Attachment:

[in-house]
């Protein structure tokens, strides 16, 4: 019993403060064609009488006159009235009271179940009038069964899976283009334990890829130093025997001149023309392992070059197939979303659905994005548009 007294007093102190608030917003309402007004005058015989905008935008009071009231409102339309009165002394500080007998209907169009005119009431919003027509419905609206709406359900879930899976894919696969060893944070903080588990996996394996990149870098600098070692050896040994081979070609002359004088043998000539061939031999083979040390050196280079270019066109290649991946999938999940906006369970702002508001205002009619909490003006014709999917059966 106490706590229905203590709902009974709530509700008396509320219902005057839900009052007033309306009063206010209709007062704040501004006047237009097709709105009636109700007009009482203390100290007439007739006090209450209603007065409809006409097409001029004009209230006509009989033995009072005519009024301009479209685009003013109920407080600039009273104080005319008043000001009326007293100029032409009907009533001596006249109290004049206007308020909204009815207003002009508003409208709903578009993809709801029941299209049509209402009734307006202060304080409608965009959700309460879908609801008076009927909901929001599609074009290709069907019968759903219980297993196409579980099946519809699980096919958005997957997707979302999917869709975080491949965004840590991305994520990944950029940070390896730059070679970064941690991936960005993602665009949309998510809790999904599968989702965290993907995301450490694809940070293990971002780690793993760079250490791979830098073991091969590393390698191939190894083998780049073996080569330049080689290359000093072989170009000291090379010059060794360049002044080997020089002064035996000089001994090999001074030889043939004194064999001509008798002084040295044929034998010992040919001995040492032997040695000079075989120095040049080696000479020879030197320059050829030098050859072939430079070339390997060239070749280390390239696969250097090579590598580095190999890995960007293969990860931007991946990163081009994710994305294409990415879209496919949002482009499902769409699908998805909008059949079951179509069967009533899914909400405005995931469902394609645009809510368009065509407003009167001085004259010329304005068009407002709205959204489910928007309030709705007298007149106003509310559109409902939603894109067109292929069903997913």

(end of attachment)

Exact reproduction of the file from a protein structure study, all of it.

[in-house]
């Protein structure tokens, strides 16, 4: 019993403060064609009488006159009235009271179940009038069964899976283009334990890829130093025997001149023309392992070059197939979303659905994005548009 007294007093102190608030917003309402007004005058015989905008935008009071009231409102339309009165002394500080007998209907169009005119009431919003027509419905609206709406359900879930899976894919696969060893944070903080588990996996394996990149870098600098070692050896040994081979070609002359004088043998000539061939031999083979040390050196280079270019066109290649991946999938999940906006369970702002508001205002009619909490003006014709999917059966 106490706590229905203590709902009974709530509700008396509320219902005057839900009052007033309306009063206010209709007062704040501004006047237009097709709105009636109700007009009482203390100290007439007739006090209450209603007065409809006409097409001029004009209230006509009989033995009072005519009024301009479209685009003013109920407080600039009273104080005319008043000001009326007293100029032409009907009533001596006249109290004049206007308020909204009815207003002009508003409208709903578009993809709801029941299209049509209402009734307006202060304080409608965009959700309460879908609801008076009927909901929001599609074009290709069907019968759903219980297993196409579980099946519809699980096919958005997957997707979302999917869709975080491949965004840590991305994520990944950029940070390896730059070679970064941690991936960005993602665009949309998510809790999904599968989702965290993907995301450490694809940070293990971002780690793993760079250490791979830098073991091969590393390698191939190894083998780049073996080569330049080689290359000093072989170009000291090379010059060794360049002044080997020089002064035996000089001994090999001074030889043939004194064999001509008798002084040295044929034998010992040919001995040492032997040695000079075989120095040049080696000479020879030197320059050829030098050859072939430079070339390997060239070749280390390239696969250097090579590598580095190999890995960007293969990860931007991946990163081009994710994305294409990415879209496919949002482009499902769409699908998805909008059949079951179509069967009533899914909400405005995931469902394609645009809510368009065509407003009167001085004259010329304005068009407002709205959204489910928007309030709705007298007149106003509310559109409902939603894109067109292929069903997913």